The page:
Two-time NHRA Mello Yello Funny Car world champion Tony Pedregon took a break from his current duties as a color analyst on the NHRA FOX Sports television broadcasts to return to the seat of a 10,000-horsepower nitro Funny Car. Pedregon got the opportunity during a recent test session at Lucas Oil Raceway at Indianapolis, where he was asked to fill in for his brother, Cruz, behind the wheel of his Snap-on Toyota. Cruz was away on business and was unable to attend the test, which also included Del Worsham’s Funny Car and Brittany Force’s Top Fuel dragster.
“This was sort of a last-minute deal where Cruz called me and asked if I’d drive his car,” Tony noted. “Obviously, Cruz and his guys have been working hard to get their car sorted out. They’ve made a lot of progress, but after Atlanta, they felt like they needed to test. I was happy to help out.”
Tony, who had not driven since parking his own car at the end of the 2015 season, got a chance to make several runs and even carded a career-best 3.97, his first three-second run, on an early-shutoff pass of just 281 mph.
“I once ran a 3.95 in my own car when we were running a quarter-mile, but that was a long time ago,” Pedregon joked. “Every car is a bit different, and Cruz’s car is quite a bit different than my last car, at least as far as the steering goes, but all things considered, I felt pretty comfortable. I can tell you this: after being out of the seat for a year, I was probably a bit rusty, but it’s still an amazing feeling when you step on the gas in one of those cars.”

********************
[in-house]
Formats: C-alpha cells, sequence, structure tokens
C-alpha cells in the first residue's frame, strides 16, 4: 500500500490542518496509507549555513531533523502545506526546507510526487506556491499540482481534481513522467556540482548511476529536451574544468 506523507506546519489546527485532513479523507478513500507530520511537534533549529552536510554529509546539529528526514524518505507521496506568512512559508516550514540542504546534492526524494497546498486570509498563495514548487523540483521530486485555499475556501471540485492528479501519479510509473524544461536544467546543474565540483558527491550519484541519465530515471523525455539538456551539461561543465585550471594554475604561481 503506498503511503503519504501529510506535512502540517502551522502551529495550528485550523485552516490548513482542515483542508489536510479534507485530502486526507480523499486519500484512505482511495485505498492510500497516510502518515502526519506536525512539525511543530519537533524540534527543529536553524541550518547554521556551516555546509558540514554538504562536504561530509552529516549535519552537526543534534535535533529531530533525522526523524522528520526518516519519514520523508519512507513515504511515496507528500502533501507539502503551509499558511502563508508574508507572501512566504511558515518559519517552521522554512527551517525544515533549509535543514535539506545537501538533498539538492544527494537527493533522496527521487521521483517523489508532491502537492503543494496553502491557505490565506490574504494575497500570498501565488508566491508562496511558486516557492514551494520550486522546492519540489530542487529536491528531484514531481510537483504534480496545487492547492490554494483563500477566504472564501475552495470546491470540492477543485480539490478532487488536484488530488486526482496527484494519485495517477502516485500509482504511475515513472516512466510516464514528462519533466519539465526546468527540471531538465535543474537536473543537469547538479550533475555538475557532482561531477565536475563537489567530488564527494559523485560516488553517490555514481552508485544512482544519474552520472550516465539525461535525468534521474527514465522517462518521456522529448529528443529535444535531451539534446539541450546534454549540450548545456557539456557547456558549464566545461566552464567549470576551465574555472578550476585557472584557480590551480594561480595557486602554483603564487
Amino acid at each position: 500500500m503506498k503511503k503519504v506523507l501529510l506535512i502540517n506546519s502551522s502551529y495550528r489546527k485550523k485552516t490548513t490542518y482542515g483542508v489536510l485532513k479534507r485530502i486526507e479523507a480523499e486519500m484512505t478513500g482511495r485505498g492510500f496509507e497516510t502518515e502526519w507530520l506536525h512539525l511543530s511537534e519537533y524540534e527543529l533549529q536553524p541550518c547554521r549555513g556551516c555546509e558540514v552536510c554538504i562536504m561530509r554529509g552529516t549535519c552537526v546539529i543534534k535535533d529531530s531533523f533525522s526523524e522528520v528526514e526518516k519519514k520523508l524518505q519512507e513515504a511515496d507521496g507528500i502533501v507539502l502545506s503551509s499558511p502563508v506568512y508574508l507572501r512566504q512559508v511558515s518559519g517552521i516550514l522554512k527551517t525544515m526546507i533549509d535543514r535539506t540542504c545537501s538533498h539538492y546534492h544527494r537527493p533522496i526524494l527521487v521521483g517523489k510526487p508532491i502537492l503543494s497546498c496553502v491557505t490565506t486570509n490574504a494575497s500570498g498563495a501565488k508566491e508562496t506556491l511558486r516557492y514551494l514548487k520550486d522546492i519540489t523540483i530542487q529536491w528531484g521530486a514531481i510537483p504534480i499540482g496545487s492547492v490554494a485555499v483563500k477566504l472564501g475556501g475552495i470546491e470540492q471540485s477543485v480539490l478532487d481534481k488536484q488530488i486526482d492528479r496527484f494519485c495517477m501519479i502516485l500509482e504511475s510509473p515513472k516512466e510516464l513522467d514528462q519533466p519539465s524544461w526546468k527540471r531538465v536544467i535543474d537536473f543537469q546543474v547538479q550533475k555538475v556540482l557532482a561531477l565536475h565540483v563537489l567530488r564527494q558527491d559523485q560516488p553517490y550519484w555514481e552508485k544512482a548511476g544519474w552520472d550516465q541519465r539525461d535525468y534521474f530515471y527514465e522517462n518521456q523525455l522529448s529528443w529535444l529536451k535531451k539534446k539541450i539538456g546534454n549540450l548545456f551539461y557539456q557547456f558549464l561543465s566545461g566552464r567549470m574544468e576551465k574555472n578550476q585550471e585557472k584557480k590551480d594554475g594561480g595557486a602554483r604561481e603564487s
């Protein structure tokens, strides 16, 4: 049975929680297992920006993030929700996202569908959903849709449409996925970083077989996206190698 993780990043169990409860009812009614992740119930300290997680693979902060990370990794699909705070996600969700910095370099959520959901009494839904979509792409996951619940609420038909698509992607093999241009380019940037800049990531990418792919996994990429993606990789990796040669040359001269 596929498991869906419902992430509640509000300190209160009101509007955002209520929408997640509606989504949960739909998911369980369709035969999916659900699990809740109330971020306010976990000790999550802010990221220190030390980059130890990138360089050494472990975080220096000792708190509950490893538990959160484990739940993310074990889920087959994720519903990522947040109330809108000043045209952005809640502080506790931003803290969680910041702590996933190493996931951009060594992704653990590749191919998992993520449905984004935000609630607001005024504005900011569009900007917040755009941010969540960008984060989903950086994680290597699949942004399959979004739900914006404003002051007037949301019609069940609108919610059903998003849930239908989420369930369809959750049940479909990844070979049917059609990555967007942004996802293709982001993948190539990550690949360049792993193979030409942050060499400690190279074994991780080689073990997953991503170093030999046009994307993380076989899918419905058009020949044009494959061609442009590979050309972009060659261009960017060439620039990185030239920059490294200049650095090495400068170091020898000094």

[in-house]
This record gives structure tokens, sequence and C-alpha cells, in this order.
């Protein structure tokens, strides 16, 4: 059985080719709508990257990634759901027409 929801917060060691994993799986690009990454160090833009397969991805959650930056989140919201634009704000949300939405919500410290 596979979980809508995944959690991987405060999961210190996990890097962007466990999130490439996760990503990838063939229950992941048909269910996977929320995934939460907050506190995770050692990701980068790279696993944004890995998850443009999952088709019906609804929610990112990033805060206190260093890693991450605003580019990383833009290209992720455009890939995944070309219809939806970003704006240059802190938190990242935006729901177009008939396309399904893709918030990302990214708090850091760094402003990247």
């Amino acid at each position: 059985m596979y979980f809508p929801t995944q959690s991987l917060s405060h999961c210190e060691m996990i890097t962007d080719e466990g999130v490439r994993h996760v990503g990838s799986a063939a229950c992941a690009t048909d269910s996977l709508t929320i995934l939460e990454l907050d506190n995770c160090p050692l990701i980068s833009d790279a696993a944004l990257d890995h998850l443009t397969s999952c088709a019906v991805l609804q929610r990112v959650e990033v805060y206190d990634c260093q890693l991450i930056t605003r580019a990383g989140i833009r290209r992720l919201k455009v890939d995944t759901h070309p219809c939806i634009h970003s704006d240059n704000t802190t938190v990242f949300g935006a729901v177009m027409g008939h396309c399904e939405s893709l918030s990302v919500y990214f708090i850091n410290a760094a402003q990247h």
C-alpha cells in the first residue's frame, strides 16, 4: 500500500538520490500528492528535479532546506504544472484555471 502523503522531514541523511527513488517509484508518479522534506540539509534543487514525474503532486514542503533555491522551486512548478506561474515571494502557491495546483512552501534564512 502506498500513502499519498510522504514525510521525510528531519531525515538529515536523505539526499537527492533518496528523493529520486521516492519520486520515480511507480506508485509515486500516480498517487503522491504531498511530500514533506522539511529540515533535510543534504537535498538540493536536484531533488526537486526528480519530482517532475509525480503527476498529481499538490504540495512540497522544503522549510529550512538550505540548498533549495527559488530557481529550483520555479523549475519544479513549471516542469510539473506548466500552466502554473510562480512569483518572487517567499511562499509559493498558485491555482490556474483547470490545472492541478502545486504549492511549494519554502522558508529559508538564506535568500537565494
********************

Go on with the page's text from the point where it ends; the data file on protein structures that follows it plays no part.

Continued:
Since he’s been out of the seat for less than two years, Tony’s NHRA license was still current, and he’s kept his firesuit, helmet, and safety gear handy for opportunities such as this one. The only adjustment that needed to be made to the race car was the addition of a small amount of ballast to compensate for the weight difference between the two brothers.
While Tony was able to do his part to help Snap-on crew chief Aaron Brooks sort out some of the mechanical issues with their car, the test also presented an opportunity for him to bring a fresh perspective to the growing NHRA television audience.
“I’ve driven these cars for more than 20 years, but they are constantly changing,” Tony said. “I didn’t really have much experience with the laid-back headers for example. Getting to drive again has helped me understand what’s going on with these cars as far as how they behave and how some drivers adapt, and that’s something I hope I can pass on to our audience. It’s also great to have that experience to where a driver can’t say to me, ‘You don’t understand this or you haven’t done that.’ I do feel like I can relate to them, perhaps more than ever now.”
For his part, Cruz monitored the test from afar and was ultimately satisfied with the results and with Tony’s return to the driver’s seat.
“I felt we learned what we needed to know during our test session,” Cruz said. “Being 2,000 miles away was the toughest part, so I was constantly texting and calling Aaron [Brooks] and Caleb [Cox, media rep] to see what was going on with the car, the team, and the track. Aaron and I had a good discussion after Atlanta, and I believe we had a good game plan going into that test session, and I was fully confident in tune-up adjustments he was going to implement.
“Having Tony drive the car was good also because there aren’t very many people I would allow to drive my race car. He got the OK from FOX and never forgot where his firesuit was. We are going to head into Topeka with a cerebral strategy; four qualifying runs, four full pulls. Every run we can get data is critical. We are on the right path but are ready to reap the results of our hard work now."